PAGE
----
What do we talk about when we talk about smell? Mostly other things. English speakers frequently describe a scent according to what it reminds us of, not using a specific name for the odor itself. This cheese is smoky, old books smell like grass, that tree gives off wafts of butterscotch.
Linguists Nicole Kruspe, at Lund University in Sweden, and Asifa Majid, at the Netherlands' Max Planck Institute for Psycholinguistics, say that, for millennia, Western scholars dismissed scents as unknowable, or at least unnameable. They cite philosophers Plato: “The varieties of smell have no name . . . but they are distinguished only as painful and pleasant,” and Immanuel Kant: “Smell does not allow itself to be described, but only compared through similarity with another sense.” Neuroscientists have proposed that the barrier to naming the odors is within us, wired into our brains.
But because a thing might hold true for Westerners or English speakers does not mean it is universal to the human experience. Kruspe and Majid are studying hunter-gatherer cultures in Asia, where people take a very different approach to odors. In 2014, Majid discovered that people who speak the Jahai language named odors as easily as English speakers identify colors.
In English, “most people describe odors in terms of their sources,” said psychologist John McGann, who studies the olfactory system at Rutgers University in New Jersey. In contrast, the common English names of colors such as purple, gray or yellow are abstract. (This is not a hard-and-fast rule, McGann noted, citing colors like gold, olive and coral.)
Majid's previous study, however, was unable to suggest why Jahai speakers had the ability to identify odors by abstract names. “English and Jahai speakers differ from one another in all sorts of ways,” Kruspe and Majid wrote in an email to The Post. Among other things, the hunter-gatherer Jahai, who live in mountain rain forests on the border of Malaysia and Thailand, do not have a written language.
In a new study, published in Current Biology on Thursday, Kruspe and Majid compare the smelling skills of two other groups in the Malay Peninsula: Semaq Beri speakers, who like the Jahai are hunter-gatherers, and Semelai speakers, who are horticulturalists.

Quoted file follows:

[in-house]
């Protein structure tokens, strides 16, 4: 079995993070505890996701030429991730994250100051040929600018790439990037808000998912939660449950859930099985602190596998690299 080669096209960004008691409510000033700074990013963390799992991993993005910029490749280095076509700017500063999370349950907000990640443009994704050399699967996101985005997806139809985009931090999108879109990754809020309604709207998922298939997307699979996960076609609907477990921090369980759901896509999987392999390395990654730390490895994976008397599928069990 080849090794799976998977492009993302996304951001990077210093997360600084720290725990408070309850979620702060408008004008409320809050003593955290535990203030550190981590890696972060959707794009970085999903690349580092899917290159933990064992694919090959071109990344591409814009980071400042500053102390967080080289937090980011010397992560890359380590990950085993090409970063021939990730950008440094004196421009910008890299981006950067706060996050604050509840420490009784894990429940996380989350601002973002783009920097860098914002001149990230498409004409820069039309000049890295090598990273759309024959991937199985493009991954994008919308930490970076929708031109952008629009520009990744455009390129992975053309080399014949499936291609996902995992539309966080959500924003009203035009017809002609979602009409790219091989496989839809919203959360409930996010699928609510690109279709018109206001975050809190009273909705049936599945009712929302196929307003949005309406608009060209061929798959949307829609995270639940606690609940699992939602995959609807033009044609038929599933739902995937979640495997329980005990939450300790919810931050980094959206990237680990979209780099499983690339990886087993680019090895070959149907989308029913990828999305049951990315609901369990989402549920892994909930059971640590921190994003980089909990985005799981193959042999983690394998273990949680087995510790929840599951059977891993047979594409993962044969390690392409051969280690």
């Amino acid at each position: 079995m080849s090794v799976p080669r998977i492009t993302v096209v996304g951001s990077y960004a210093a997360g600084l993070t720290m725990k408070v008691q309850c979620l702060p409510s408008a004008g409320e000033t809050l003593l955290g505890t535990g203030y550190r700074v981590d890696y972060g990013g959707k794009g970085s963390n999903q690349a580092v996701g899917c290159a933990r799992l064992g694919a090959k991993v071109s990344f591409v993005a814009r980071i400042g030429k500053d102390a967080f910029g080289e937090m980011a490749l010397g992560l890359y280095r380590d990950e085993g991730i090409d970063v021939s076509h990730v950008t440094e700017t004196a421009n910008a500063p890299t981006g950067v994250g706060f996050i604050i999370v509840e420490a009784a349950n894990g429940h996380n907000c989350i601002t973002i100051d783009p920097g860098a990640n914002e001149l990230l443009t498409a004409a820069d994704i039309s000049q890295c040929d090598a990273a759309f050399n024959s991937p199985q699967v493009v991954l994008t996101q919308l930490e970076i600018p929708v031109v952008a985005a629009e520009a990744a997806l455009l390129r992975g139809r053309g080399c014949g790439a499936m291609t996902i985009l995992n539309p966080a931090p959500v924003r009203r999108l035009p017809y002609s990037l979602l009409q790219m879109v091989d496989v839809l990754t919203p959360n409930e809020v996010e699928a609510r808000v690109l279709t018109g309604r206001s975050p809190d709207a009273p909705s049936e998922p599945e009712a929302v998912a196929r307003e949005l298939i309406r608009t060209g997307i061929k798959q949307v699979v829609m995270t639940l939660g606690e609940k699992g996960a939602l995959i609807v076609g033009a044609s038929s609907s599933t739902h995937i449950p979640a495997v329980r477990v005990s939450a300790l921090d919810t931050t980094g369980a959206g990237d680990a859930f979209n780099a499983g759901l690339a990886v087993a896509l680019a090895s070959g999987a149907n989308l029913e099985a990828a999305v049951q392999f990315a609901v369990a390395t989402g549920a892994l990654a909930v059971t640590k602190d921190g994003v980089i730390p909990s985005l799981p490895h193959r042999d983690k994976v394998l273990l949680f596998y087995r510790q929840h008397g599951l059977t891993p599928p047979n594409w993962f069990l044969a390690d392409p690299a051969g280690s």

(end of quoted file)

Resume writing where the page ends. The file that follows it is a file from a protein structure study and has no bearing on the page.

The linguists recruited 20 Semaq Beri and 21 Semelai people to participate in an experiment. In one part of the test, researchers asked subjects to name the colors of color chips. In another, subjects had to identify the odors in 16 different “Sniffin’ Sticks”— akin to markers but filled with smelly chemicals instead of ink. (The odorants: apple, anise, banana, cinnamon, clove, coffee, fish, garlic, leather, lemon, licorice, orange, peppermint, pineapple, rose and turpentine.)
The Semaq Beri hunter-gatherers used abstract words for color and odor at equal rates. But the horticulturalist Semelai, like English speakers, used abstract words for color and mostly source-based words for odor.
What's more, Semelai speakers were more varied when describing the odors. If you and I lack a common vocabulary for odors, you might say an anise-scented “Sniffin’ Stick” smells like licorice and I might say it smells like cough medicine.
Semaq Beri “smell naming is statistically better than the Semelai smell naming,” the study authors said.
McGann, who was not involved with this research, called this ability “an intriguing result.” He also said that he would like to see what biological mechanisms are at play — if Semaq Beri speakers have differences in odor receptors, or the way their brains process odors, or possibly something else.
“It would also be fascinating to figure out what exactly it is about hunter-gatherer culture that underlies this difference,” he added, “since mere environment is clearly not sufficient.”
While foraging in a dense rain forest, communicating scent signals might be critical to survival. “The smell of tiger urine would be something to note,” Kruspe and Majid pointed out. But there are richer differences between the hunter-gatherers and the horticulturalists, too, beyond the way these groups acquire food.
To avoid mingling odors, Semaq Beri speakers cook certain types of meats over different fires. Some smells, according to Semaq Beri culture, have healing properties. Others cause sickness. And an individual's personal odor is special. “The hunter-gatherer Semaq Beri do not think a brother and sister should sit too close together because their smells will mix,” the authors said, “and this is considered a sort of incest.”
Kruspe and Majid's research does not rule out factors like environment and biology. But they argue that cultural experiences contribute disproportionately to this ability. “We believe that cultural practices and beliefs help to hone these skills,” they said. This does not mean that most humans are poor smellers — in fact, McGann argued in a review of the scientific literature in May, the human sense of smell is more sophisticated than its reputation.
But Kruspe and Majid propose that, when people settle into, say, horticulture or postindustrial society, other senses become relatively more important than smell. You don't, I hope, need to sniff for tiger urine on the way to Starbucks.